The first half of the last pre-war destroyer batch consisted of six units built by the Germaniawerft at Kiel (hence the G-designator). They differed from the V- and S-boats by having the bridge much further forward. This made the bridge higher and significantly less wet; the bridges of the early V-boats in particular were constantly soaked with spray water hitting equipment on the well deck before the bridge. Although the G-boats looked bow-heavy, they were rated the best sea-boats of the 1913 type and the most comfortable and habitable of them into the bargain as well. On the minus side, the G-boats, having a better finish overall, took longer to build and had a reputation of steering less well than the others. The last two (G41 and G42) were lengthened by 3,5 meters while on stocks to adress the range issue; they received 15% more fuel and a cruising turbine. They thus formed a subclass of their own. Due to their extra size, they had enough weight reserves to swap their 88mm guns for 105mm pieces late in 1916 after the experience of Jutland had shown the gunnery of the 1913 torpedo boats to be deficient. Only G41 received the up-gunning because G42 was lost before it could be implemented.
G37 in 1915
G38 in 1916
G41 in 1916
G42 in 1917
G39 in 1918
V43 Group (including V47 subgroup - FY 1914 peacetime order)
The second batch of Vulcan-built boats resembled the first batch, but were slightly larger in every direction; they also had a heightened bridge. The last two were lengthened by 3,5 meters while building in a similar fashion as G41 and G42; they also were up-gunned to 105mm pieces late in 1916.
V43 in 1915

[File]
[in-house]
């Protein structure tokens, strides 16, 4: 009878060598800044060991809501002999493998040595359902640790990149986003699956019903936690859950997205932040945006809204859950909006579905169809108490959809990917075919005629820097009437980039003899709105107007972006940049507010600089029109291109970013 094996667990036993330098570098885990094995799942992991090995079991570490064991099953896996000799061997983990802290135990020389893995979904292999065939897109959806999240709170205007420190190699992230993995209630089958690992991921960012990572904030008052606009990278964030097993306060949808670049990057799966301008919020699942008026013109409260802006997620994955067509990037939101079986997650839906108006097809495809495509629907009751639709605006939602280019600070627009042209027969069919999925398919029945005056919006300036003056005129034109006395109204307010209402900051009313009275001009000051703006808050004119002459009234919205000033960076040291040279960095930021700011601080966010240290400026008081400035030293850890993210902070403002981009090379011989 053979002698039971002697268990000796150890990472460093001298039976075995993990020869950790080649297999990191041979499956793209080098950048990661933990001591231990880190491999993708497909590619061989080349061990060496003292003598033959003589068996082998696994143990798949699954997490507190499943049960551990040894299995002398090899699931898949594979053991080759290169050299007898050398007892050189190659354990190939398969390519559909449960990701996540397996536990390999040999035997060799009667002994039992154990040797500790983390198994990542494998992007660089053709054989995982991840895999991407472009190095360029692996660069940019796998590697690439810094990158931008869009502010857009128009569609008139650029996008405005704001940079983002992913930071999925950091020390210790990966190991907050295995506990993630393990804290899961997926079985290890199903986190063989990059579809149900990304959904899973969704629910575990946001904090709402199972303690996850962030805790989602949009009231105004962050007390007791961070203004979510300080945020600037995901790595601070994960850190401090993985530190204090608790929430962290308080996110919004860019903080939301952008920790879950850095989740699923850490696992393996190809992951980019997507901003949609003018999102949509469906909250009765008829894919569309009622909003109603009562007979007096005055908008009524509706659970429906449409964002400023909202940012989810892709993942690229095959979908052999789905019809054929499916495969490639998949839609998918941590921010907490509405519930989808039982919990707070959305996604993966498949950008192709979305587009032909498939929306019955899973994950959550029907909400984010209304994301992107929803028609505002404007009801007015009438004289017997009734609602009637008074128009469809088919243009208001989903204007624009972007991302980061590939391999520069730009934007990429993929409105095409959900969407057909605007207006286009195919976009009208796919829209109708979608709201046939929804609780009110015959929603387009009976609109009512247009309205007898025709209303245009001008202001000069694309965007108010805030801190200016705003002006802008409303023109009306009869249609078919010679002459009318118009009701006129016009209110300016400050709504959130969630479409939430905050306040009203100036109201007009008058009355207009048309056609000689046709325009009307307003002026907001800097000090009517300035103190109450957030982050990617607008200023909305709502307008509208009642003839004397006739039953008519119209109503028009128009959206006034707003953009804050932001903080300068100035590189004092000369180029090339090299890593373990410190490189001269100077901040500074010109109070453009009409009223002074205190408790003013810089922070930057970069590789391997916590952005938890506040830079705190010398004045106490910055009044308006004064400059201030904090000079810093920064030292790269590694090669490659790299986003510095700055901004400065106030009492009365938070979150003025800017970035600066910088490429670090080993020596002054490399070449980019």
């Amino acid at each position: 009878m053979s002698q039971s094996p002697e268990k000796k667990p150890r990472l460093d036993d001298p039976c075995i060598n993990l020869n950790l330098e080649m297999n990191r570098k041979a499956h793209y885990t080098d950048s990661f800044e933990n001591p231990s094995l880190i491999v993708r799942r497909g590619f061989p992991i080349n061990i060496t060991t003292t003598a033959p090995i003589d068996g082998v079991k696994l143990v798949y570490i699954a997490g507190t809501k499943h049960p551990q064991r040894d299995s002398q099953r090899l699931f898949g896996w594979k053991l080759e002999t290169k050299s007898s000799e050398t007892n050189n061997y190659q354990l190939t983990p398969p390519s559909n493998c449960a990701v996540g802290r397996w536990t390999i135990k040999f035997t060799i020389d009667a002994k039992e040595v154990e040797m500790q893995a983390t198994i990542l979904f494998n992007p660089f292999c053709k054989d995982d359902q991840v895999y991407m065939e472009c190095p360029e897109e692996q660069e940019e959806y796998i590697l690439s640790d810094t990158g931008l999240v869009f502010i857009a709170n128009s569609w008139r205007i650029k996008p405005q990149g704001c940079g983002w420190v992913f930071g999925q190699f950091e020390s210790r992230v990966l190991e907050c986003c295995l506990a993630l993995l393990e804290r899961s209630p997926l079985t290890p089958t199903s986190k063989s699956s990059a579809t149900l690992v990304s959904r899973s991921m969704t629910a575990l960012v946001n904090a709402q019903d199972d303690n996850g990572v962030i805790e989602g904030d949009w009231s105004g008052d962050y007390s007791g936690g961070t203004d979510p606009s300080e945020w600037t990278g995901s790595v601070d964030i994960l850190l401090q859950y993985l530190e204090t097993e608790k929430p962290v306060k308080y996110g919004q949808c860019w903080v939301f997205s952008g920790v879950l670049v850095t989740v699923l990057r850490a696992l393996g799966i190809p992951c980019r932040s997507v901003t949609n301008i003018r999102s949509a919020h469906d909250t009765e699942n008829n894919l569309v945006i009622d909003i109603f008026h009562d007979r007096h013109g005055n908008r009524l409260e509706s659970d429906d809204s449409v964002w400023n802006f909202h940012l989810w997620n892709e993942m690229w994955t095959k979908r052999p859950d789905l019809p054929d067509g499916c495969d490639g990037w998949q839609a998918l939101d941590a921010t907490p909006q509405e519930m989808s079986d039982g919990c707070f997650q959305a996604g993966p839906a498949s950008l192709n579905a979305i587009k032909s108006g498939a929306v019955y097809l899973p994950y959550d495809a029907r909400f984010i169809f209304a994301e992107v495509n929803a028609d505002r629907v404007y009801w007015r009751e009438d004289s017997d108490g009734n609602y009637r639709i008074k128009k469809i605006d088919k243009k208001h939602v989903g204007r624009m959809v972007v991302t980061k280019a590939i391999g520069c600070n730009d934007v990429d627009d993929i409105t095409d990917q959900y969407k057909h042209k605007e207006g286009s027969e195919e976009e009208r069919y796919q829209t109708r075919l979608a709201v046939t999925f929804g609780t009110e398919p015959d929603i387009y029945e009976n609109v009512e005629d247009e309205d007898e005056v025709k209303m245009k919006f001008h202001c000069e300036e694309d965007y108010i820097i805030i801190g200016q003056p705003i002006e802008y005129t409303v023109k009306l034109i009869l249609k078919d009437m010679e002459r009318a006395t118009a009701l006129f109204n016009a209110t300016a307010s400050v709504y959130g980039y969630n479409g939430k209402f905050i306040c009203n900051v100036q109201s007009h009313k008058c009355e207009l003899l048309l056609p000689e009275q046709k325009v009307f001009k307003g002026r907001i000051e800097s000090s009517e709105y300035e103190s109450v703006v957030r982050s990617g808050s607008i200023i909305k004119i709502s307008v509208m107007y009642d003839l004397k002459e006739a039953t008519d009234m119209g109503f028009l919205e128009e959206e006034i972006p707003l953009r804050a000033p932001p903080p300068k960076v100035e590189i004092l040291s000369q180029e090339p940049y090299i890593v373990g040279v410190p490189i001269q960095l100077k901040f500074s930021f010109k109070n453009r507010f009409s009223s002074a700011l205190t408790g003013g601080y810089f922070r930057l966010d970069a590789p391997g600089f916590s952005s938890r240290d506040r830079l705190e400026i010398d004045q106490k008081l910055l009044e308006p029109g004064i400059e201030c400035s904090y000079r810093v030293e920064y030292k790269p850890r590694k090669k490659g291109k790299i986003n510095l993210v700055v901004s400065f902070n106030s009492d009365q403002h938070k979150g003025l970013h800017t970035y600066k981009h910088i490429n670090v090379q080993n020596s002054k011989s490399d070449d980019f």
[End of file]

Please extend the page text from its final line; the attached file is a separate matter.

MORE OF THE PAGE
V44 in 1916
V48 in 1916
V45 in 1917
V46 in 1918
V47 in 1918
S49 Group (Mobilization order 1914)
As the 1913 torpedo boats were in series production when Germany stumbled in the First World War, the class was chosen for mass production under the mobilization programme. Rather than standardizing a single design, all three yards continued to build their own designs; eighteen each were ordered from Schichau and Vulcan, and twelve from Germania. The first four Schichau mobilization boats were largely similar to the earlier ships, but reverted to a simpler type of ventilator forward. None of them was lengthened, however, and consequently, none of them was later upgunned.
S50 in 1916
S52 in 1917
S53 Group (Mobilization order 1914)
The next 14 Schichau boats received the longer hull with increased range from the beginning; the forward ventilator was modified again, and the funnels received characteristic high funnel caps unique to the Schichau boats. The first seven were completed with 88mm guns, but later upgunned to 105mm pieces. The last seven had 105mm guns from the start.
S53 in 1916
S60 in 1917
S62 in 1917
S55 in 1918
V67 Group (Mobilization order 1914)
The 18 Vulcan-boats of the mobilization order were all alike. All had long hulls, and all later received 105mm guns instead of their 88mm pieces; only the last three (V82 - V84) had them from the start. While Schichau was getting rid of their awkward forward ventilator design with their later batches, the Vulcan boats now introduced these; the reasoning (if any) behind this escapes me.
V70 in 1916
V82 in 1917
V67 in 1918
G85 Group (Mobilization order 1914)
Only 12 mobilization destroyers were ordered from the Germaniawerft in Kiel, probably due to that yard's preoccupation with submarine construction. Unlike the other batches, construction of the Germania boats were not commenced prior to early 1915. They were similar to the last two of the 1914 batch; all had the long hull from the start. The last three carried 105mm guns from the start, the others later were retrofitted. The twelfth unit - G96 - was finished to a thoroughly reworked design with a much longer forecastle and accordingly better seakeeping; it differed from the other eleven so much that it was rated as an entirely new class (Grosses Torpedoboot 1916mob) and became the prototype for the follow-up destroyer type (a drawing will be posted later, together with the other 1916mob boats).
G85 in 1916
G92 in 1917
G89 in 1918
Pffft... more to come, but don't ask when, I can't see destroyers any more for a few weeks...